Our education systems are one of the great, enduring achievements of the 19th century. They were designed to prepare children for success in a burgeoning industrial economy, and they did their job well. But a 21st century services-and-knowledge-based economy has altered the landscape, and it requires different skills and ways of learning. If we hope to help our children achieve their potential—and realize the potential of a smarter planet—then school itself will have to get a lot smarter.
As a start, we can better integrate the collection of cottage industries that make up today's education "system." There are more than 15,000 local school districts in the United States delivering K-12 programs, and they face a conundrum. Local involvement is crucial, but local districts suffer from the inefficiency of separate operating systems, measurements and management processes, wasting precious resources. Developed countries, on average, spend nearly 4% of their GDP on education, and costs are rising—up 42% between 1995 and 2004, according to an OECD study. And the situation is similar no matter where you look. In China, there are nearly 500,000 primary and middle schools, each managing its own infrastructure.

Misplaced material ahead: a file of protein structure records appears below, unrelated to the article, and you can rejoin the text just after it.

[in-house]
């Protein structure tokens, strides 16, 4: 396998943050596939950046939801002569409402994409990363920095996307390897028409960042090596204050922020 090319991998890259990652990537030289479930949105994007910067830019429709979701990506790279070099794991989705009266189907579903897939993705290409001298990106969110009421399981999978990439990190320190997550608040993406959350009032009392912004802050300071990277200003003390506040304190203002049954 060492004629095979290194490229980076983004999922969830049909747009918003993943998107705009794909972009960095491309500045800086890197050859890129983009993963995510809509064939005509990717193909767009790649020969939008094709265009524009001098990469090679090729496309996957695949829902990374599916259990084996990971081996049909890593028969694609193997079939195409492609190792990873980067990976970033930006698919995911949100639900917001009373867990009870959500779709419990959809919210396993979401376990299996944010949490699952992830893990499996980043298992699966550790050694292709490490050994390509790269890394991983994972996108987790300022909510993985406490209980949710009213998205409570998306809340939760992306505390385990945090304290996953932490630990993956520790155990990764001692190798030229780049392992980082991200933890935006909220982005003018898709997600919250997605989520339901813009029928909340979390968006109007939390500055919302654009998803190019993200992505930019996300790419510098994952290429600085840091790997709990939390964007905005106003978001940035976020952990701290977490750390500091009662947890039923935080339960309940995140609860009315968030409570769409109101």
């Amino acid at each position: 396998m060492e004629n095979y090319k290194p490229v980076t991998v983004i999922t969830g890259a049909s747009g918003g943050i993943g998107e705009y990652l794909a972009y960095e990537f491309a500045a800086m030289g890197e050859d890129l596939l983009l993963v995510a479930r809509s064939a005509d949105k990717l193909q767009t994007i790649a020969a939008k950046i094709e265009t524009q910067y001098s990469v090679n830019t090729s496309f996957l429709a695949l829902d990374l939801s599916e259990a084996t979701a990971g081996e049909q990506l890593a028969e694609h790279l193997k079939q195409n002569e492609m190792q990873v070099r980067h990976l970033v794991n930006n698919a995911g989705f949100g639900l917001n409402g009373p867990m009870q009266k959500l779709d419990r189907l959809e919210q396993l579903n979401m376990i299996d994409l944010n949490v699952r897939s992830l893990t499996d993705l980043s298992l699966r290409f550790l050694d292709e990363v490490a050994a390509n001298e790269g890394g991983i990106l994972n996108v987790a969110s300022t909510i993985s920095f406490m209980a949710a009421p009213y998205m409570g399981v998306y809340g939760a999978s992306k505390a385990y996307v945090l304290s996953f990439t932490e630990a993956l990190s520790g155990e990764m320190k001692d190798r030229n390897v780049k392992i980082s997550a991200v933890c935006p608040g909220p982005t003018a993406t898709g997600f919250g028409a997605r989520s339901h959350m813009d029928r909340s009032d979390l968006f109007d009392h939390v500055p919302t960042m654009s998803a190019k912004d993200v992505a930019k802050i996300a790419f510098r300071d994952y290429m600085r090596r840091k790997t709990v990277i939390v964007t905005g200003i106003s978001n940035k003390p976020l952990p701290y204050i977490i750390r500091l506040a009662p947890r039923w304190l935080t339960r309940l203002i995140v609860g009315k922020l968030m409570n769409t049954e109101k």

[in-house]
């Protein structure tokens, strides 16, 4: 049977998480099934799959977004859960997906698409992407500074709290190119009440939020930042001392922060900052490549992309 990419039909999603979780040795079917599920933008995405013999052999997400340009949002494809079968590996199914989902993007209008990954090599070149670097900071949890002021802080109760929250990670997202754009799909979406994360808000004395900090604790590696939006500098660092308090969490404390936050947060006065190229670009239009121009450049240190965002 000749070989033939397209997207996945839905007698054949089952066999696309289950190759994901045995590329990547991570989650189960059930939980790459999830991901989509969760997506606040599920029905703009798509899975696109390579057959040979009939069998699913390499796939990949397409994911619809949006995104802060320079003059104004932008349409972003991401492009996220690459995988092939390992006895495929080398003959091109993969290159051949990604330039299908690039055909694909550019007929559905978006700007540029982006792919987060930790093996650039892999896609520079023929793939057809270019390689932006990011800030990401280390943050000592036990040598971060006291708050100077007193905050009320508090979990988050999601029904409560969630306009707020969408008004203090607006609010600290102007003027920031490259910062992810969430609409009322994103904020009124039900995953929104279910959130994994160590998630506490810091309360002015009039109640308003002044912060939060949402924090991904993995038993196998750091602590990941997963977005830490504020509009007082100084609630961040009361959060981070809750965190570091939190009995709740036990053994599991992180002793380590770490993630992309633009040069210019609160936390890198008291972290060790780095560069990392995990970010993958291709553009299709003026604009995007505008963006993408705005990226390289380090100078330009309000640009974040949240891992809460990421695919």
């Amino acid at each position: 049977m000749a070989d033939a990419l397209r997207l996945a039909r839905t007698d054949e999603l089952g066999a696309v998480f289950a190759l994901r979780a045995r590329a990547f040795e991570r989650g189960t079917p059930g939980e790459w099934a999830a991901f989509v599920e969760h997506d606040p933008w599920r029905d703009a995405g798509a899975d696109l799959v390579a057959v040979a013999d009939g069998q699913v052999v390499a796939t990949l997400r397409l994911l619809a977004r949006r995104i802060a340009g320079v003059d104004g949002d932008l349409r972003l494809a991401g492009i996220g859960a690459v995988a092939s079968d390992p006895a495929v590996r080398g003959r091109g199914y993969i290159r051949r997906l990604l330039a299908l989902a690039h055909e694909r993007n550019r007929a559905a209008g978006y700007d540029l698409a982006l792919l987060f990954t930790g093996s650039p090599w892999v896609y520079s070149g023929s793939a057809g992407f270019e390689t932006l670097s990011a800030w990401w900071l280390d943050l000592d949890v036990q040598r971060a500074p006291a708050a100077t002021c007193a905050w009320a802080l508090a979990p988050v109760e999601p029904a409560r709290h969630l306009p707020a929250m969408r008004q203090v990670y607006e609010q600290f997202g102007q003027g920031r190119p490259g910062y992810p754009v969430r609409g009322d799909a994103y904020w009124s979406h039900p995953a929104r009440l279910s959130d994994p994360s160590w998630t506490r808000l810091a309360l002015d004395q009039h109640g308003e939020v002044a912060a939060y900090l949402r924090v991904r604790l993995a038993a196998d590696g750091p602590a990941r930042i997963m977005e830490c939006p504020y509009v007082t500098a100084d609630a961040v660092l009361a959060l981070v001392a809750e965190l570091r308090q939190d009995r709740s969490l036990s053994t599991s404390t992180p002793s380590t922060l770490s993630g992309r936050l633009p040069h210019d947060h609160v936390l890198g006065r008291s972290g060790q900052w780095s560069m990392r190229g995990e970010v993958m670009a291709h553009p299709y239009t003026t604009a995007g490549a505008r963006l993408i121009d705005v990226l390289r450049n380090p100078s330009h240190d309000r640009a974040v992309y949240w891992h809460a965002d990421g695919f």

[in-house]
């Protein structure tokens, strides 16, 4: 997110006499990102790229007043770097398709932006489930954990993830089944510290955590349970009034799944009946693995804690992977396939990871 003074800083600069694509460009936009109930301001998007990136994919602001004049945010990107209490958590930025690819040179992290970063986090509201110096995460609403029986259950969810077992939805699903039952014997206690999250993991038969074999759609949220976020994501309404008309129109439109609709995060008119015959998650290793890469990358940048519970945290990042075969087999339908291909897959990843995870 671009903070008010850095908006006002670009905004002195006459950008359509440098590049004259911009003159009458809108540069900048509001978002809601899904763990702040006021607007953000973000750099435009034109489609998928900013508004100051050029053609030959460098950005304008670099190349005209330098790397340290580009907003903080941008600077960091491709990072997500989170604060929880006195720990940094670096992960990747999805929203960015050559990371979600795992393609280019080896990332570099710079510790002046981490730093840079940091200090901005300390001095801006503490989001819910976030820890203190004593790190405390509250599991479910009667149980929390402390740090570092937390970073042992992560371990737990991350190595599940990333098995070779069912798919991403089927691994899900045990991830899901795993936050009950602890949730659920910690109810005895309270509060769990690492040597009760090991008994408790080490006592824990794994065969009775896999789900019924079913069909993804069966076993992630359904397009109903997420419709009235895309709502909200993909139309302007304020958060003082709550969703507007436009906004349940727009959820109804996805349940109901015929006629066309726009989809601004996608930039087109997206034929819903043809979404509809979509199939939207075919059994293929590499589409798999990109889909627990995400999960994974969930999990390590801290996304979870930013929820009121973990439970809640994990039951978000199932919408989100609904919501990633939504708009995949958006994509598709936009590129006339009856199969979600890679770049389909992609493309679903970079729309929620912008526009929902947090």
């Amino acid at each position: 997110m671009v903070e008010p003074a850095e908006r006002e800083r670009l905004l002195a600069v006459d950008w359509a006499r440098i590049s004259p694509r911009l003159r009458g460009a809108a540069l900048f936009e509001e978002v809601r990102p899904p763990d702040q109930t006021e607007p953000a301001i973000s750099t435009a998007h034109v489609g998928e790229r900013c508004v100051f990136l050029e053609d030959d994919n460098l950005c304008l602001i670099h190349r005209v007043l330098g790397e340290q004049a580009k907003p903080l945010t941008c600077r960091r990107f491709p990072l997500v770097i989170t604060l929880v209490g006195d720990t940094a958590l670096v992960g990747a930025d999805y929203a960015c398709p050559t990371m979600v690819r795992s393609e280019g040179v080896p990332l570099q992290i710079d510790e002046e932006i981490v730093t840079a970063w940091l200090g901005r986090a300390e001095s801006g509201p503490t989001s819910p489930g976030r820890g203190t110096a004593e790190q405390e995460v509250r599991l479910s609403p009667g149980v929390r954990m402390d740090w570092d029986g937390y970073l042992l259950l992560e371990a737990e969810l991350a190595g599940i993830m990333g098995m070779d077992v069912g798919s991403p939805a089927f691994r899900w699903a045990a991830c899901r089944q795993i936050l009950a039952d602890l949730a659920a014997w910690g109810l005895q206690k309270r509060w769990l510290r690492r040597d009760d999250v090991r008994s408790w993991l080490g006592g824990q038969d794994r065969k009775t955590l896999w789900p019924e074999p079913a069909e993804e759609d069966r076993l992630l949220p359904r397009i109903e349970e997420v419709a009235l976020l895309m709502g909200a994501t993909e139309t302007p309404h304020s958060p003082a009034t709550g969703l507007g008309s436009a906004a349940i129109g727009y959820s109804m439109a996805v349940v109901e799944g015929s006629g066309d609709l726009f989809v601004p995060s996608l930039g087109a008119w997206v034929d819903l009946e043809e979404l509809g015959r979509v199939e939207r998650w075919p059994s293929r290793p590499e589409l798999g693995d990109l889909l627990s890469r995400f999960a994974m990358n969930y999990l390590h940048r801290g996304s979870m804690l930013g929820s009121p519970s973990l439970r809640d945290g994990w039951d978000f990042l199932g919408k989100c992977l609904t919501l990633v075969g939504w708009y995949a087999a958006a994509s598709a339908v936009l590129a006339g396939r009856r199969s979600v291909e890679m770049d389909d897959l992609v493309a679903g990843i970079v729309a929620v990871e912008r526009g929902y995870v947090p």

A smarter education system would start by reducing waste and upgrading aging infrastructure—crucially important during an economic crisis, when funds are needed for improved instruction. But most importantly, smarter education will reshape learning not around administrative processes, but around the two key components of any education system: the student and the teacher.
Consider a town in Illinois, where educators are mining student data electronically—from academic records to information on student mobility and attendance. Or a Florida county with one of the largest school systems in the U.S., whose Teacher Workbench provides teachers with instructional resources linked to timely student data. This information will help teachers to identify what each student needs...